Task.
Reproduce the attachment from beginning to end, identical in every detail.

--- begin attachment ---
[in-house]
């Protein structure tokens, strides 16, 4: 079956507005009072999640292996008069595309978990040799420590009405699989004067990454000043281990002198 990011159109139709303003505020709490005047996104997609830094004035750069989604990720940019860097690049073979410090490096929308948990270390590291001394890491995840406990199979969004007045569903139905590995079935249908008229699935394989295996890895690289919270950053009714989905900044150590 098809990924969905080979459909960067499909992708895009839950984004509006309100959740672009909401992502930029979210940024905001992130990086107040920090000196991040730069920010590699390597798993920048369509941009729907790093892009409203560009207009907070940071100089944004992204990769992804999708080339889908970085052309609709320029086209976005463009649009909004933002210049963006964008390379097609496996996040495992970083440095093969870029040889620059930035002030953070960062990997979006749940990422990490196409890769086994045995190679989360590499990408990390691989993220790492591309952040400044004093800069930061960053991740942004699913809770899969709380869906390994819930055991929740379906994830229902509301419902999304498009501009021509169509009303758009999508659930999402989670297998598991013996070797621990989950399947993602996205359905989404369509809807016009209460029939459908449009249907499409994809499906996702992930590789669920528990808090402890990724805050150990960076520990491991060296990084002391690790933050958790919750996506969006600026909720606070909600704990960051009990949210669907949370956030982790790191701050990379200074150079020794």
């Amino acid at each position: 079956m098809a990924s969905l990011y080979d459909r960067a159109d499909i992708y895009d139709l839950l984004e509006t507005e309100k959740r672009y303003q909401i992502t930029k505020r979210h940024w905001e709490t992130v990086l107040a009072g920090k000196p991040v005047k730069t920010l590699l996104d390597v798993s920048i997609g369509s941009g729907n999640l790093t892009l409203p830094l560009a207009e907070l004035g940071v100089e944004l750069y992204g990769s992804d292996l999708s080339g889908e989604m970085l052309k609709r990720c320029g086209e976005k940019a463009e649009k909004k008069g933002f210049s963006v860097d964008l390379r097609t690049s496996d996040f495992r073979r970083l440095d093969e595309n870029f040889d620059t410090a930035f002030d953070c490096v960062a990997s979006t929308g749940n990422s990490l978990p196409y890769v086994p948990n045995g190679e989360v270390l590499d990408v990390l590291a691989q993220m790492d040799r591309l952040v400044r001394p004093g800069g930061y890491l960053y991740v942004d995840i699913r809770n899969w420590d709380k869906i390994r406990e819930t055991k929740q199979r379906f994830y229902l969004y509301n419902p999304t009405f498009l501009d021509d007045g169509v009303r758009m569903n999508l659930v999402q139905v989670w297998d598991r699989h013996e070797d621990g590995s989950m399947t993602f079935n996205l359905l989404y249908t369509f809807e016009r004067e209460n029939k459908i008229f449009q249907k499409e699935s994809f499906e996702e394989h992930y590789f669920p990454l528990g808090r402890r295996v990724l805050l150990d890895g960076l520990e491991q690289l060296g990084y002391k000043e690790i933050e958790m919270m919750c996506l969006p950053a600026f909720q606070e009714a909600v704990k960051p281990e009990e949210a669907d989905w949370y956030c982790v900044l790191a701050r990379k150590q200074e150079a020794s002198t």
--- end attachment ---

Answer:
[in-house]
């Protein structure tokens, strides 16, 4: 079956507005009072999640292996008069595309978990040799420590009405699989004067990454000043281990002198 990011159109139709303003505020709490005047996104997609830094004035750069989604990720940019860097690049073979410090490096929308948990270390590291001394890491995840406990199979969004007045569903139905590995079935249908008229699935394989295996890895690289919270950053009714989905900044150590 098809990924969905080979459909960067499909992708895009839950984004509006309100959740672009909401992502930029979210940024905001992130990086107040920090000196991040730069920010590699390597798993920048369509941009729907790093892009409203560009207009907070940071100089944004992204990769992804999708080339889908970085052309609709320029086209976005463009649009909004933002210049963006964008390379097609496996996040495992970083440095093969870029040889620059930035002030953070960062990997979006749940990422990490196409890769086994045995190679989360590499990408990390691989993220790492591309952040400044004093800069930061960053991740942004699913809770899969709380869906390994819930055991929740379906994830229902509301419902999304498009501009021509169509009303758009999508659930999402989670297998598991013996070797621990989950399947993602996205359905989404369509809807016009209460029939459908449009249907499409994809499906996702992930590789669920528990808090402890990724805050150990960076520990491991060296990084002391690790933050958790919750996506969006600026909720606070909600704990960051009990949210669907949370956030982790790191701050990379200074150079020794």
């Amino acid at each position: 079956m098809a990924s969905l990011y080979d459909r960067a159109d499909i992708y895009d139709l839950l984004e509006t507005e309100k959740r672009y303003q909401i992502t930029k505020r979210h940024w905001e709490t992130v990086l107040a009072g920090k000196p991040v005047k730069t920010l590699l996104d390597v798993s920048i997609g369509s941009g729907n999640l790093t892009l409203p830094l560009a207009e907070l004035g940071v100089e944004l750069y992204g990769s992804d292996l999708s080339g889908e989604m970085l052309k609709r990720c320029g086209e976005k940019a463009e649009k909004k008069g933002f210049s963006v860097d964008l390379r097609t690049s496996d996040f495992r073979r970083l440095d093969e595309n870029f040889d620059t410090a930035f002030d953070c490096v960062a990997s979006t929308g749940n990422s990490l978990p196409y890769v086994p948990n045995g190679e989360v270390l590499d990408v990390l590291a691989q993220m790492d040799r591309l952040v400044r001394p004093g800069g930061y890491l960053y991740v942004d995840i699913r809770n899969w420590d709380k869906i390994r406990e819930t055991k929740q199979r379906f994830y229902l969004y509301n419902p999304t009405f498009l501009d021509d007045g169509v009303r758009m569903n999508l659930v999402q139905v989670w297998d598991r699989h013996e070797d621990g590995s989950m399947t993602f079935n996205l359905l989404y249908t369509f809807e016009r004067e209460n029939k459908i008229f449009q249907k499409e699935s994809f499906e996702e394989h992930y590789f669920p990454l528990g808090r402890r295996v990724l805050l150990d890895g960076l520990e491991q690289l060296g990084y002391k000043e690790i933050e958790m919270m919750c996506l969006p950053a600026f909720q606070e009714a909600v704990k960051p281990e009990e949210a669907d989905w949370y956030c982790v900044l790191a701050r990379k150590q200074e150079a020794s002198t």